Game Economy, Rental Exploit, Incentives and the Future of Splinterlands

Game Economy, Rental Exploit, Incentives and the Future of Splinterlands

Previously I had written a post about the game economy changes in ranked battle rewards and loot chests for lower leagues, which I'm a huge fan of, and you can check my arguments for it here.

I'm sure that founders are always trying to fix problems inside the game by doing the necessary changes, and I also know that they are very smart and careful about changing anything that might have an effect in the game economy.

This is dedicated to what I believe it to be wrong in the current system, and how we can think of better solutions together.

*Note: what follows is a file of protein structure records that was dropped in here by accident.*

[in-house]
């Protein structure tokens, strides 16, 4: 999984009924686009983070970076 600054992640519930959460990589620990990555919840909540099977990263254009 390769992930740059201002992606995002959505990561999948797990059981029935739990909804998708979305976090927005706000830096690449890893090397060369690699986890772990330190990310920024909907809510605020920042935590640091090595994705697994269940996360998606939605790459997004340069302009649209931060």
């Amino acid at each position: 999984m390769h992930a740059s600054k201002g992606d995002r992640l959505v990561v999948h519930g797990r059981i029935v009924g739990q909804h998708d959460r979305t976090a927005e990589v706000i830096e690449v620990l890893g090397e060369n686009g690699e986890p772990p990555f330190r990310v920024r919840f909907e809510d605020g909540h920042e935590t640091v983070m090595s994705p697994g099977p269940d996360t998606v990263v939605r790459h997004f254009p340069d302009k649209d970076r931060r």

So this is what we will cover today:

  • Change of the EOS Reward System
  • Implications of the Change in EOS Rewards
  • New Exploit
  • The Consequences
  • Misaligned Incentives
  • Proposals for the Future of Splinterlands


Change of the EOS Reward System

A month ago Splinterlands released this update regarding the EOS event. Before the update players were rewarded based on the highest rank achieved during the 15 days period of the season, and after the update they were rewarded based on their rank in the moment that season ended.

This was a very needed change in order to fix some exploits within the system. People could easily have multiple accounts playing with the same cards, just in different periods of the season, and that is just one way to exploit the old system, I'm sure there were many others more creative and inventive. The whole point is that multiple rewards were being gained with the same pool of assets, which breaks the whole economic system of a scarce resource based game.

Implications of the Change in EOS Rewards